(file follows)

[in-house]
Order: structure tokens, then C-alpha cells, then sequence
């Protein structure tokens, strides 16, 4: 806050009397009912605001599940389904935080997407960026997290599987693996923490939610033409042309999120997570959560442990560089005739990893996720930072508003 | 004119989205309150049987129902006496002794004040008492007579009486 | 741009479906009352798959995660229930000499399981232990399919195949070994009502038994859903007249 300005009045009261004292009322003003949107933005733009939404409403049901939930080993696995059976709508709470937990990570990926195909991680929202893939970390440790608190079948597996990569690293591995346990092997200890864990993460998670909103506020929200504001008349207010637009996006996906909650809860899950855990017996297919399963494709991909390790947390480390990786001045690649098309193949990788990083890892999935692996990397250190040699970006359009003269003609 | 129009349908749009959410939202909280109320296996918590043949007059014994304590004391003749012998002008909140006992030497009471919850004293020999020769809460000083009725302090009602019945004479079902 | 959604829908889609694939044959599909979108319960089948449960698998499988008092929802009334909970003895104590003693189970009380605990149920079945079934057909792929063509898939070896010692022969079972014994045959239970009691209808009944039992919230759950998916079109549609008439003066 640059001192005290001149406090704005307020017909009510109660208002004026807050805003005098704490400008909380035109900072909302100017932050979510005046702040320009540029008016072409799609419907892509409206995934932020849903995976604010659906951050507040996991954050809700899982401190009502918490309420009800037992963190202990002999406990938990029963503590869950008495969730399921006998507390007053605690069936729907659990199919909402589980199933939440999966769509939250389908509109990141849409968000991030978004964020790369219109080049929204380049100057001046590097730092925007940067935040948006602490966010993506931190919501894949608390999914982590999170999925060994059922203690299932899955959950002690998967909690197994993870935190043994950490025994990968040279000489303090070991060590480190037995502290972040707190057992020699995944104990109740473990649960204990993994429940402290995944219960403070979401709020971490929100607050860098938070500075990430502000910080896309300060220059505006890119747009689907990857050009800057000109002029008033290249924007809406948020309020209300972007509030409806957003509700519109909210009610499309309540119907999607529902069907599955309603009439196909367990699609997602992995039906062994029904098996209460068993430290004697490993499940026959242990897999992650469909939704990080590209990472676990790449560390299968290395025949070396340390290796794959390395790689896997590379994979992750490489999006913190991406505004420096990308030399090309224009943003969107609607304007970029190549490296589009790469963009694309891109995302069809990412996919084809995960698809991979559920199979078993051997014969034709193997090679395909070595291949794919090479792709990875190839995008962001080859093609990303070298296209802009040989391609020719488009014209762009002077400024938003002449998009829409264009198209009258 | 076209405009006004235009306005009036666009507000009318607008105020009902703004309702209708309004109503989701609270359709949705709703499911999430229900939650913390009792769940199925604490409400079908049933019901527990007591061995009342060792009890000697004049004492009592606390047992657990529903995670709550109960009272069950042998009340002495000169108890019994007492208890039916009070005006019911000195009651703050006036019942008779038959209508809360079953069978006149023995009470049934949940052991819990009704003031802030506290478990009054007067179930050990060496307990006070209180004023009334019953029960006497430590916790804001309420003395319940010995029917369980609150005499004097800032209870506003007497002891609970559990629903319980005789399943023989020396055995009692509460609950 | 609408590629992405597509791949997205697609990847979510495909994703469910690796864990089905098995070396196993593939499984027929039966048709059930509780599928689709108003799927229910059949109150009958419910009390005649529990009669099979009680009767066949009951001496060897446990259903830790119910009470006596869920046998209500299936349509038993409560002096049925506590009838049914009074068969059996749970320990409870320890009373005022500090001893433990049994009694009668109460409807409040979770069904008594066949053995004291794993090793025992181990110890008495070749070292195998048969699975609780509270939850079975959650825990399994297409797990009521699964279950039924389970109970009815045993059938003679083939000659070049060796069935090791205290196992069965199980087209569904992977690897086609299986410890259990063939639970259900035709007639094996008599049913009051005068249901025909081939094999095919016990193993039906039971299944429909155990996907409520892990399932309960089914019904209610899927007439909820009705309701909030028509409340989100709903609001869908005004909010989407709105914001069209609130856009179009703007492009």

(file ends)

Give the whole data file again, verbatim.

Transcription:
[in-house]
Order: structure tokens, then C-alpha cells, then sequence
């Protein structure tokens, strides 16, 4: 806050009397009912605001599940389904935080997407960026997290599987693996923490939610033409042309999120997570959560442990560089005739990893996720930072508003 | 004119989205309150049987129902006496002794004040008492007579009486 | 741009479906009352798959995660229930000499399981232990399919195949070994009502038994859903007249 300005009045009261004292009322003003949107933005733009939404409403049901939930080993696995059976709508709470937990990570990926195909991680929202893939970390440790608190079948597996990569690293591995346990092997200890864990993460998670909103506020929200504001008349207010637009996006996906909650809860899950855990017996297919399963494709991909390790947390480390990786001045690649098309193949990788990083890892999935692996990397250190040699970006359009003269003609 | 129009349908749009959410939202909280109320296996918590043949007059014994304590004391003749012998002008909140006992030497009471919850004293020999020769809460000083009725302090009602019945004479079902 | 959604829908889609694939044959599909979108319960089948449960698998499988008092929802009334909970003895104590003693189970009380605990149920079945079934057909792929063509898939070896010692022969079972014994045959239970009691209808009944039992919230759950998916079109549609008439003066 640059001192005290001149406090704005307020017909009510109660208002004026807050805003005098704490400008909380035109900072909302100017932050979510005046702040320009540029008016072409799609419907892509409206995934932020849903995976604010659906951050507040996991954050809700899982401190009502918490309420009800037992963190202990002999406990938990029963503590869950008495969730399921006998507390007053605690069936729907659990199919909402589980199933939440999966769509939250389908509109990141849409968000991030978004964020790369219109080049929204380049100057001046590097730092925007940067935040948006602490966010993506931190919501894949608390999914982590999170999925060994059922203690299932899955959950002690998967909690197994993870935190043994950490025994990968040279000489303090070991060590480190037995502290972040707190057992020699995944104990109740473990649960204990993994429940402290995944219960403070979401709020971490929100607050860098938070500075990430502000910080896309300060220059505006890119747009689907990857050009800057000109002029008033290249924007809406948020309020209300972007509030409806957003509700519109909210009610499309309540119907999607529902069907599955309603009439196909367990699609997602992995039906062994029904098996209460068993430290004697490993499940026959242990897999992650469909939704990080590209990472676990790449560390299968290395025949070396340390290796794959390395790689896997590379994979992750490489999006913190991406505004420096990308030399090309224009943003969107609607304007970029190549490296589009790469963009694309891109995302069809990412996919084809995960698809991979559920199979078993051997014969034709193997090679395909070595291949794919090479792709990875190839995008962001080859093609990303070298296209802009040989391609020719488009014209762009002077400024938003002449998009829409264009198209009258 | 076209405009006004235009306005009036666009507000009318607008105020009902703004309702209708309004109503989701609270359709949705709703499911999430229900939650913390009792769940199925604490409400079908049933019901527990007591061995009342060792009890000697004049004492009592606390047992657990529903995670709550109960009272069950042998009340002495000169108890019994007492208890039916009070005006019911000195009651703050006036019942008779038959209508809360079953069978006149023995009470049934949940052991819990009704003031802030506290478990009054007067179930050990060496307990006070209180004023009334019953029960006497430590916790804001309420003395319940010995029917369980609150005499004097800032209870506003007497002891609970559990629903319980005789399943023989020396055995009692509460609950 | 609408590629992405597509791949997205697609990847979510495909994703469910690796864990089905098995070396196993593939499984027929039966048709059930509780599928689709108003799927229910059949109150009958419910009390005649529990009669099979009680009767066949009951001496060897446990259903830790119910009470006596869920046998209500299936349509038993409560002096049925506590009838049914009074068969059996749970320990409870320890009373005022500090001893433990049994009694009668109460409807409040979770069904008594066949053995004291794993090793025992181990110890008495070749070292195998048969699975609780509270939850079975959650825990399994297409797990009521699964279950039924389970109970009815045993059938003679083939000659070049060796069935090791205290196992069965199980087209569904992977690897086609299986410890259990063939639970259900035709007639094996008599049913009051005068249901025909081939094999095919016990193993039906039971299944429909155990996907409520892990399932309960089914019904209610899927007439909820009705309701909030028509409340989100709903609001869908005004909010989407709105914001069209609130856009179009703007492009």